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Functional Medicine

Exercise Is NOT The Key!

Let me throw a few numbers at you.  Since 1990, the number of overweight children and adolescents has tripled.  And, among all Americans, currently two thirds, or nearly 70% are considered overweight or obese.

The reasons given for this epidemic seem to mostly deal with our sedentary lifestyles: children are not getting enough activity at school, we’re exercising less, our ancestors did much more manual labor than we did, etc.  Of course, most of us could be more active.  Exercise is good for you on a number of different levels; however, studies have shown that exercise is actually rather ineffective as a weight loss strategy.  In fact, what we eat is far more important to losing weight than any other factor.

First of all, studies have shown that physical activity has NOT declined significantly in the last thirty years. We may sit in front of the computer more today, but before that it was the television. And the numbers of people who have gym memberships and participate in workout programs are near all-time highs.

Beyond that, the effect of exercise on weight loss is generally overstated. In fact, if you exercise the way most weight loss specialists, government agencies and medical organizations tell you to, you might even GAIN weight!  In 2007, the American College of Sports Medicine and the American Heart Association issued a joint statement in which they recommended 60 to 90 minutes of cardio activity every day.  Besides being unrealistic for most of our busy lives, engaging in this “chronic cardio” has the rather unwanted effect of making you incredibly hungry. And as we all know, the hungrier you are, the harder it is to make good choices regarding food.  Not only that; working out more often can actually encourage a person to eat something they normally wouldn’t as a “reward”.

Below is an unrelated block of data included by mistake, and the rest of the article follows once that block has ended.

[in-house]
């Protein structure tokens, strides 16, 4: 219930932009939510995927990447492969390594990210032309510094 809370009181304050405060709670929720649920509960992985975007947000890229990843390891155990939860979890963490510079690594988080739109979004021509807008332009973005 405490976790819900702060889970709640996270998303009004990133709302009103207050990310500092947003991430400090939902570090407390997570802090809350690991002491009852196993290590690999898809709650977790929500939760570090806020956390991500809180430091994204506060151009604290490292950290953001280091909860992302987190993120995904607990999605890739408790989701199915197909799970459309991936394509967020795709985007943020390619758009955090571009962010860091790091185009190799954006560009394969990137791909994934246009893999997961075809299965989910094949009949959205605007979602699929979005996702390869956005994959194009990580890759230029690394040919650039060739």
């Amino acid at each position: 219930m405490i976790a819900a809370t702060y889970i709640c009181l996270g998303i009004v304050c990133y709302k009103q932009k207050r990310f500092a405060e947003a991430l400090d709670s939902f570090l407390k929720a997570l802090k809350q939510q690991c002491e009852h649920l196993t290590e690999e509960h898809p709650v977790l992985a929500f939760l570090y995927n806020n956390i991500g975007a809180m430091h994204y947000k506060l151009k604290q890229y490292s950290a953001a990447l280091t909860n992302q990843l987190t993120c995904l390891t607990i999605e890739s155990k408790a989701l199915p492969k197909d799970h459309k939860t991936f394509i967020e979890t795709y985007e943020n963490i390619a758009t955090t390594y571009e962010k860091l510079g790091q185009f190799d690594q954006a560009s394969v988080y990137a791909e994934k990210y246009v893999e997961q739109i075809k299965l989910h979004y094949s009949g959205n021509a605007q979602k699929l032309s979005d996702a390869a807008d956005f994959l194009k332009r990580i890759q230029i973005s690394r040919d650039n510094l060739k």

Studies bear this out; people who exercise eat more. In a study performed at LSU and published by the Public Library of Science, researchers randomly assigned 464 overweight, non-exercising women to four different groups.  Women in three of those groups worked out with a personal trainer for 72 minutes, 136 minutes and 194 minutes per week for six months. The fourth, control group maintained their usual level of physical activity. All of the women were asked to record what they ate, but not to change their dietary habits.

The study showed that women in all of the groups lost weight.  But the women who worked out with a trainer several days a week for six months lost only slightly more than the women in the control group.  And many of the women in the exercise groups actually gained weight.

Don’t get me wrong…exercise is a must.  Regular, even low-level, exercise can reduce your risk for cancer, heart disease, and diabetes.  It can also help to alleviate chronic pain while improving energy and stamina.  Plus, it can decrease depression while improving overall mental health and cognitive ability.  So, you SHOULD exercise.  Just don’t expect it to be the cure-all for losing weight.